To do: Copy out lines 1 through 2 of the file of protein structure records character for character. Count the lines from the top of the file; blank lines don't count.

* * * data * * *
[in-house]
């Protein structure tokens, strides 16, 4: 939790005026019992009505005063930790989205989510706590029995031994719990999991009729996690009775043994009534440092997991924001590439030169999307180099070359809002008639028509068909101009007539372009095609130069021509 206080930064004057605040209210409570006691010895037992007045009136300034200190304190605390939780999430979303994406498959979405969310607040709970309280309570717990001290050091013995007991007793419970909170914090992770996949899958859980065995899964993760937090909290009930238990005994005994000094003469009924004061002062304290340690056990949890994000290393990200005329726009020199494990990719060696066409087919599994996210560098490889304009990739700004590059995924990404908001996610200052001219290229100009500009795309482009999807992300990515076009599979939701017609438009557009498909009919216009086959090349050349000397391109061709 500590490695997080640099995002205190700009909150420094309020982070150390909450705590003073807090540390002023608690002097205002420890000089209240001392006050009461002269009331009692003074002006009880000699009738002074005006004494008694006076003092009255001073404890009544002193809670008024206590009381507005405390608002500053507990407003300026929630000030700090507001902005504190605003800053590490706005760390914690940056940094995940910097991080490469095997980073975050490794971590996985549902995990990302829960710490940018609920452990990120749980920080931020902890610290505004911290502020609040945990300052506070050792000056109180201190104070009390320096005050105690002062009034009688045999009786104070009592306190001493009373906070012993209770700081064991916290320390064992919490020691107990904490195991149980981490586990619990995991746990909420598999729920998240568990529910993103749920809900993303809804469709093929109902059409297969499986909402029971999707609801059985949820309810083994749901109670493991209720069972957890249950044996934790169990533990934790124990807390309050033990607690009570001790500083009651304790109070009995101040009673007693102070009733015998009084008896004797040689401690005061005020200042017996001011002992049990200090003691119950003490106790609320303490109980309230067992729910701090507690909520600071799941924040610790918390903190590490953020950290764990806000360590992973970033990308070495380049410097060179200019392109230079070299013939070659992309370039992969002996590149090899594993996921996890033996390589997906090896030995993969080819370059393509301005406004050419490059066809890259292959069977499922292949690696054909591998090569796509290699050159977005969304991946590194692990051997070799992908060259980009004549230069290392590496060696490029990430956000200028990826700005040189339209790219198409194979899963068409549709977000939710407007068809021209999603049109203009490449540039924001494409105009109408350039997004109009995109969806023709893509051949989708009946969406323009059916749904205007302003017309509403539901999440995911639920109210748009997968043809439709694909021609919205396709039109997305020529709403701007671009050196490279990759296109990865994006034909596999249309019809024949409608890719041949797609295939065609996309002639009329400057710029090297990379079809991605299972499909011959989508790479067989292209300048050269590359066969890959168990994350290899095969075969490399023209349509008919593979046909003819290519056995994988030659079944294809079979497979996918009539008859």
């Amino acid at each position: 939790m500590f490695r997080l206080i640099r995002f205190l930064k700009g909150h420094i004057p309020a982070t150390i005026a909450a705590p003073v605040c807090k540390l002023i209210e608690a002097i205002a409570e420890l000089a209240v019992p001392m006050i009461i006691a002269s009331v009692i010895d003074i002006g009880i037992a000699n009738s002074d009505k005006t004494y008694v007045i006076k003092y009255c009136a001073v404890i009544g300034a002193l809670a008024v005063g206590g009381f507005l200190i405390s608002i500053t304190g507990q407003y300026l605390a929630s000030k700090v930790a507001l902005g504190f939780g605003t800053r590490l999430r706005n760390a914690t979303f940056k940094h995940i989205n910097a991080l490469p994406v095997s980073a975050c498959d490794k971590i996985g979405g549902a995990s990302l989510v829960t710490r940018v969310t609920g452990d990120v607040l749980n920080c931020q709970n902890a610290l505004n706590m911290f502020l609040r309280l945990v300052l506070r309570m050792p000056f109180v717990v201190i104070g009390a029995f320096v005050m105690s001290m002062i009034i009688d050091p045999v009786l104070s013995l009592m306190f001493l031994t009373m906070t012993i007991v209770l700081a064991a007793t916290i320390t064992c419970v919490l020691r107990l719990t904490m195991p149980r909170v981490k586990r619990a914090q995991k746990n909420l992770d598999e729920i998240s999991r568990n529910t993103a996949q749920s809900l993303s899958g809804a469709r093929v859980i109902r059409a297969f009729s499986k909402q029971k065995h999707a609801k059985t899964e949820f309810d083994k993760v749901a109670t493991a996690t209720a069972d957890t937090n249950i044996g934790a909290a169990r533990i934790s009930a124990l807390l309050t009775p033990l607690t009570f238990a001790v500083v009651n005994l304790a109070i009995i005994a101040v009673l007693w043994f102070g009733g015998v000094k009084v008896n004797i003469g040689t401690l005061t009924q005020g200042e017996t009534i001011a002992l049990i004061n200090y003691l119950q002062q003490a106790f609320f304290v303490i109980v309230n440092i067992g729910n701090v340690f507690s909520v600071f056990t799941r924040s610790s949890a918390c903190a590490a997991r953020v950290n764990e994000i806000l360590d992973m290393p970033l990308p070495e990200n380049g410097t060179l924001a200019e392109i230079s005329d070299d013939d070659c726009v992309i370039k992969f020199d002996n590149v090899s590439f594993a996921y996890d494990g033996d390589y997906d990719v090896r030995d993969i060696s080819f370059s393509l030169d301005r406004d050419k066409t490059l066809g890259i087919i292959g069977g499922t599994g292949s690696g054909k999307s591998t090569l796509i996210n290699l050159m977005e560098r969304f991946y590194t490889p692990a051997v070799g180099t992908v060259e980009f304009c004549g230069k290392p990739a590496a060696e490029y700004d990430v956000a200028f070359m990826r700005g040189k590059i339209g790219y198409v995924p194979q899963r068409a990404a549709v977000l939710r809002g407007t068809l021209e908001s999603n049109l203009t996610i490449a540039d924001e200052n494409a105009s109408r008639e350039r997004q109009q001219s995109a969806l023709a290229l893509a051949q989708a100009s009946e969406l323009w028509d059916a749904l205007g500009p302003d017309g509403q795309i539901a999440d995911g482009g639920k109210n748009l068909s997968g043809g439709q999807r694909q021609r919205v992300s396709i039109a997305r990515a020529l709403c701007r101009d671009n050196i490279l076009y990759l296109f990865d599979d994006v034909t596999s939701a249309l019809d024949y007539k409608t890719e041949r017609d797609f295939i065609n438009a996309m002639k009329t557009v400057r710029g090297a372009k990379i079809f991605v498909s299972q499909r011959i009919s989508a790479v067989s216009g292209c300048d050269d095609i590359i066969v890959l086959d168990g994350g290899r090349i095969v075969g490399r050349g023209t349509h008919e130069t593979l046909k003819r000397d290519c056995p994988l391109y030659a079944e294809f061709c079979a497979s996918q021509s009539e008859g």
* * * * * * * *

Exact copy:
[in-house]
């Protein structure tokens, strides 16, 4: 939790005026019992009505005063930790989205989510706590029995031994719990999991009729996690009775043994009534440092997991924001590439030169999307180099070359809002008639028509068909101009007539372009095609130069021509 206080930064004057605040209210409570006691010895037992007045009136300034200190304190605390939780999430979303994406498959979405969310607040709970309280309570717990001290050091013995007991007793419970909170914090992770996949899958859980065995899964993760937090909290009930238990005994005994000094003469009924004061002062304290340690056990949890994000290393990200005329726009020199494990990719060696066409087919599994996210560098490889304009990739700004590059995924990404908001996610200052001219290229100009500009795309482009999807992300990515076009599979939701017609438009557009498909009919216009086959090349050349000397391109061709 500590490695997080640099995002205190700009909150420094309020982070150390909450705590003073807090540390002023608690002097205002420890000089209240001392006050009461002269009331009692003074002006009880000699009738002074005006004494008694006076003092009255001073404890009544002193809670008024206590009381507005405390608002500053507990407003300026929630000030700090507001902005504190605003800053590490706005760390914690940056940094995940910097991080490469095997980073975050490794971590996985549902995990990302829960710490940018609920452990990120749980920080931020902890610290505004911290502020609040945990300052506070050792000056109180201190104070009390320096005050105690002062009034009688045999009786104070009592306190001493009373906070012993209770700081064991916290320390064992919490020691107990904490195991149980981490586990619990995991746990909420598999729920998240568990529910993103749920809900993303809804469709093929109902059409297969499986909402029971999707609801059985949820309810083994749901109670493991209720069972957890249950044996934790169990533990934790124990807390309050033990607690009570001790500083009651304790109070009995101040009673007693102070009733015998009084008896004797040689401690005061005020200042017996001011002992049990200090003691119950003490106790609320303490109980309230067992729910701090507690909520600071799941924040610790918390903190590490953020950290764990806000360590992973970033990308070495380049410097060179200019392109230079070299013939070659992309370039992969002996590149090899594993996921996890033996390589997906090896030995993969080819370059393509301005406004050419490059066809890259292959069977499922292949690696054909591998090569796509290699050159977005969304991946590194692990051997070799992908060259980009004549230069290392590496060696490029990430956000200028990826700005040189339209790219198409194979899963068409549709977000939710407007068809021209999603049109203009490449540039924001494409105009109408350039997004109009995109969806023709893509051949989708009946969406323009059916749904205007302003017309509403539901999440995911639920109210748009997968043809439709694909021609919205396709039109997305020529709403701007671009050196490279990759296109990865994006034909596999249309019809024949409608890719041949797609295939065609996309002639009329400057710029090297990379079809991605299972499909011959989508790479067989292209300048050269590359066969890959168990994350290899095969075969490399023209349509008919593979046909003819290519056995994988030659079944294809079979497979996918009539008859």